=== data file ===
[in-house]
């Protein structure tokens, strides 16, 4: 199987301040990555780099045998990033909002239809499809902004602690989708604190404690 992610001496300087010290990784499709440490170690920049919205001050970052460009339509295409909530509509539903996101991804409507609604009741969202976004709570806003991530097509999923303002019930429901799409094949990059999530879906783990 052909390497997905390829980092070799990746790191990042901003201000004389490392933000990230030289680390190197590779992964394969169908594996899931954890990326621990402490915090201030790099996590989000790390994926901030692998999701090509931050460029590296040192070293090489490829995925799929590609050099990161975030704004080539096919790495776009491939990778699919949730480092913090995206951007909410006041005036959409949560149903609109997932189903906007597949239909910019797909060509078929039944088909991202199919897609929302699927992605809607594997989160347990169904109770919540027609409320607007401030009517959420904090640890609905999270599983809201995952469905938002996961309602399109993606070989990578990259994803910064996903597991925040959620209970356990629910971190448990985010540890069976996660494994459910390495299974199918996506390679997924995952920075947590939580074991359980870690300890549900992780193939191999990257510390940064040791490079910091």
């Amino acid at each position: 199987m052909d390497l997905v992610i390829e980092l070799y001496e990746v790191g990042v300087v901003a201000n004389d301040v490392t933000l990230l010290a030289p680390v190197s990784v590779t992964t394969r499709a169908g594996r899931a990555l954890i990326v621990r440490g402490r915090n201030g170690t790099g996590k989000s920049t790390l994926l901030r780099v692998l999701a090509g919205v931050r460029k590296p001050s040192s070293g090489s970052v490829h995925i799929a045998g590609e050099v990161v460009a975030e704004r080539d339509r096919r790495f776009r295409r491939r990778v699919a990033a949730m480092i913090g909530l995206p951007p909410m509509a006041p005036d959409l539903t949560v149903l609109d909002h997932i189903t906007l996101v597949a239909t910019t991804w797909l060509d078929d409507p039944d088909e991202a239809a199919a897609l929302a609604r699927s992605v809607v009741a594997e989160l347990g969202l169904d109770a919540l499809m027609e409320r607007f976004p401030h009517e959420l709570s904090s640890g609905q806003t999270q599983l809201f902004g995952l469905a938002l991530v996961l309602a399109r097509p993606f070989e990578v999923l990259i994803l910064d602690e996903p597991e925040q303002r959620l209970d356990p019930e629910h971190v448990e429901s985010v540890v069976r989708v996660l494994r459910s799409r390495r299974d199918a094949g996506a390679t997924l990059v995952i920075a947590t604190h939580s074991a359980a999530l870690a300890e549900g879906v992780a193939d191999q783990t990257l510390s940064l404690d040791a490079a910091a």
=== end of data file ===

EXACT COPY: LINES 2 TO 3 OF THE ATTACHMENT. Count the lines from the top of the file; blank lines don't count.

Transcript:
């Protein structure tokens, strides 16, 4: 199987301040990555780099045998990033909002239809499809902004602690989708604190404690 992610001496300087010290990784499709440490170690920049919205001050970052460009339509295409909530509509539903996101991804409507609604009741969202976004709570806003991530097509999923303002019930429901799409094949990059999530879906783990 052909390497997905390829980092070799990746790191990042901003201000004389490392933000990230030289680390190197590779992964394969169908594996899931954890990326621990402490915090201030790099996590989000790390994926901030692998999701090509931050460029590296040192070293090489490829995925799929590609050099990161975030704004080539096919790495776009491939990778699919949730480092913090995206951007909410006041005036959409949560149903609109997932189903906007597949239909910019797909060509078929039944088909991202199919897609929302699927992605809607594997989160347990169904109770919540027609409320607007401030009517959420904090640890609905999270599983809201995952469905938002996961309602399109993606070989990578990259994803910064996903597991925040959620209970356990629910971190448990985010540890069976996660494994459910390495299974199918996506390679997924995952920075947590939580074991359980870690300890549900992780193939191999990257510390940064040791490079910091």
């Amino acid at each position: 199987m052909d390497l997905v992610i390829e980092l070799y001496e990746v790191g990042v300087v901003a201000n004389d301040v490392t933000l990230l010290a030289p680390v190197s990784v590779t992964t394969r499709a169908g594996r899931a990555l954890i990326v621990r440490g402490r915090n201030g170690t790099g996590k989000s920049t790390l994926l901030r780099v692998l999701a090509g919205v931050r460029k590296p001050s040192s070293g090489s970052v490829h995925i799929a045998g590609e050099v990161v460009a975030e704004r080539d339509r096919r790495f776009r295409r491939r990778v699919a990033a949730m480092i913090g909530l995206p951007p909410m509509a006041p005036d959409l539903t949560v149903l609109d909002h997932i189903t906007l996101v597949a239909t910019t991804w797909l060509d078929d409507p039944d088909e991202a239809a199919a897609l929302a609604r699927s992605v809607v009741a594997e989160l347990g969202l169904d109770a919540l499809m027609e409320r607007f976004p401030h009517e959420l709570s904090s640890g609905q806003t999270q599983l809201f902004g995952l469905a938002l991530v996961l309602a399109r097509p993606f070989e990578v999923l990259i994803l910064d602690e996903p597991e925040q303002r959620l209970d356990p019930e629910h971190v448990e429901s985010v540890v069976r989708v996660l494994r459910s799409r390495r299974d199918a094949g996506a390679t997924l990059v995952i920075a947590t604190h939580s074991a359980a999530l870690a300890e549900g879906v992780a193939d191999q783990t990257l510390s940064l404690d040791a490079a910091a």